Camilla Ceder – Frozen Moment

One of the strengths of Scandinavian crime fiction is the role that the landscape plays in shaping the narrative. In some of the strongest crime novels coming from Scandinavia, including Mons Kallentoft’s Midwinter Sacrifice and Jorn Lier Horst’s Dregs, isolated communities, and the secrets buried within them, are at the heart of the plotting. This theme is continued in Camilla Ceder’s Frozen Moment where a crime committed fifteen years earlier is revisited  and atoned in the present day.

It is December in a small town in the Gothenburg region and a local garage owner has been shot in the head and then repeatedly run over by a car. Inspector Christian Tell is called in to investigate the strange killing which may have its origins in a local family feud. When a second man is killed in similar circumstances however, Tell has to look beyond the confines of the community and try and link the two murders.

Local journalist Seja Lundberg is attracted to Inspector Tell but has her own secrets. She recognises the first victim and slowly becomes aware that events of fifteen years earlier play a key role in the crime. She must then try to resolve her own involvement in the case with her burgeoning relationship with Tell. He in the meantime is uncomfortable at becoming involved with a witness and finally realise that Seja knows more than she is revealing.

This was a very interesting, albeit slow read where the isolated, icy community dominated the narrative descriptions. I had a strong visual sense of the landscape and the isolation felt by those in such a small community. Another strength of the book was the relationship between Christian and Seja, two older people who have had their share of failed relationships but are attempting to develop something new.

The crime story was well plotted although the parallel story of Maya Granith, set in 1993 I found less interesting. The fact that it was narrated from the victim’s point of view meant that it was a shock when she was killed although this did mean her personality hung over the subsequent narrative .

I found the book an interesting, slowly unfolding read which stayed with me for a long time. I thought the translation by Marlaine Delargy was excellent and am looking forward to future books by this writer.

The book has also been reviewed at the Nordic Book Blog, Reactions to Reading and Eurocrime.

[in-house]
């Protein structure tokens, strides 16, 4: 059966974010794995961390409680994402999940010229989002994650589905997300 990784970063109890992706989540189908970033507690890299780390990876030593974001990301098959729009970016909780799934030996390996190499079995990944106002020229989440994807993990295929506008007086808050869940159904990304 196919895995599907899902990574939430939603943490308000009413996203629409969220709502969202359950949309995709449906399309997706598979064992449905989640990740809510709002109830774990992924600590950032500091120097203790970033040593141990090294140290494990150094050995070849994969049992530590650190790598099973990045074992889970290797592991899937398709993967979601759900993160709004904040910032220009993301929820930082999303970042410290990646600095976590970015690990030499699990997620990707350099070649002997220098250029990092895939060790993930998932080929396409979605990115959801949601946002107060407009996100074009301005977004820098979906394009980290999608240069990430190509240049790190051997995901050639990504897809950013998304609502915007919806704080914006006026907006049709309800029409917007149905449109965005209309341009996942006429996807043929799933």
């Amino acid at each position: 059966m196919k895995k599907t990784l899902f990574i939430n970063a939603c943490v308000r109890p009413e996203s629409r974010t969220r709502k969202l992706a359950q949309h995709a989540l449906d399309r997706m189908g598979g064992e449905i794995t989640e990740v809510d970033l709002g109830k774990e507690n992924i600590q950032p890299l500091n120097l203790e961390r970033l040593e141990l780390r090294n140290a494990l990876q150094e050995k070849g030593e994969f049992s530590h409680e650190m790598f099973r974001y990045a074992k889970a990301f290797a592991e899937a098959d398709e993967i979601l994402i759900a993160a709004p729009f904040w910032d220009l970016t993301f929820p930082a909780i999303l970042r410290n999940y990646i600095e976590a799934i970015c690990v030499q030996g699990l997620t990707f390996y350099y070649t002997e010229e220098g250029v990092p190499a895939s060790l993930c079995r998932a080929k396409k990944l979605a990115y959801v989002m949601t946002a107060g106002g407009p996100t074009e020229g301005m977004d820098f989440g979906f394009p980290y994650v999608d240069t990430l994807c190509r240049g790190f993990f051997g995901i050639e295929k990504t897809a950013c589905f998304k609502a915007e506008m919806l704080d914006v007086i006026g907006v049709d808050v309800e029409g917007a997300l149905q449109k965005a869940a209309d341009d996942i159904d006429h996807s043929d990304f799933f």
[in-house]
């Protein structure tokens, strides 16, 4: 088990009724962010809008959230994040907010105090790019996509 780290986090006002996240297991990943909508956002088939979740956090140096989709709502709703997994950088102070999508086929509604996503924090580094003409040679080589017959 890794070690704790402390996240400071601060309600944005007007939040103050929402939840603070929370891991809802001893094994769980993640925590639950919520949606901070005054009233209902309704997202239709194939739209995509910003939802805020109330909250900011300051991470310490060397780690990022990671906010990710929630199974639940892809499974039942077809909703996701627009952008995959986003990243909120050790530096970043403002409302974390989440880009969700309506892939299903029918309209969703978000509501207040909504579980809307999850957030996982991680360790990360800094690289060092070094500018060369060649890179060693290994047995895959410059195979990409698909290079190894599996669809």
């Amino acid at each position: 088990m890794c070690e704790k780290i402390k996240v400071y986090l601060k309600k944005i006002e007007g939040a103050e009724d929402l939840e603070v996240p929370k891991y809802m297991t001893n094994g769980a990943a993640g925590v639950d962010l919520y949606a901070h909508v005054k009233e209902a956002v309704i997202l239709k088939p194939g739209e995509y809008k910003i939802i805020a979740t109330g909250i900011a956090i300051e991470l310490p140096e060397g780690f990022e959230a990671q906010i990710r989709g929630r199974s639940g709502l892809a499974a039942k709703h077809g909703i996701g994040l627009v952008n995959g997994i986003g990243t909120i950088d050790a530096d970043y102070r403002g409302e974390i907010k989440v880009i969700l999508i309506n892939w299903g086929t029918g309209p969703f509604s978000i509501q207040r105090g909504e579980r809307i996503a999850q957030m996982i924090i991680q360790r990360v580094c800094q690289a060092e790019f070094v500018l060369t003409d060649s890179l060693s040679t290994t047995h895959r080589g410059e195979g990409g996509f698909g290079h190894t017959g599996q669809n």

8 thoughts on “Camilla Ceder – Frozen Moment

  1. Lovely review, Sarah. I liked this book a lot, it seemed very well written for a debut novel. I really liked the slow-build-up of the dynamics between the policemen (esp the lack of “joined-up-ness between different areas) and the character of Seja. I agree that the Maya plot was less interesting. The location was just so well done here, I think. Marlaine Delargy is one of my favourite translators, she has done the earlier Asa Larssons so sympathetically and does a brilliant job with Johan Theorin. She also translated an unusual Swedish novel, not really crime or SF, but I liked it a lot – The Unit by Ninni Holmqvist. (Which I already passed on to a friend, sorry, or I’d offer you my copy.)

    • I’m not that au fait with translators Maxine but I must have come across her before as I like both Asa Larsson and Theorin. It’s funny as I don’t speak Swedish but you can tell when a translation is well done.

  2. Sarah – An excellent review! You’re quite right that part of the appeal of novels like this is the sense of isolated atmosphere. And it’s interesting you would mention the pace, too. That slower pace and buildup work well in this kind of story. It allows for better character development I think and in this case, that and the setting are two really strong aspects of the story.

  3. This book sounds very interesting, and I haven’t heard of it before. US marketing of Scandinavian books is almost always, “This is the next Stieg Larsson,” and anything unlike his stuff falls by the wayside.

    • It’s funny Rebecca but the front cover says ‘A woman’s take on Stieg Larsson’s Lisbeth Salander.’ It’s not true but clearly the Stieg Larsson tag sells books.

  4. Pingback: The Best of April’s Reading. « crimepieces

  5. Pingback: Review: Camilla Ceder – Babylon « crimepieces

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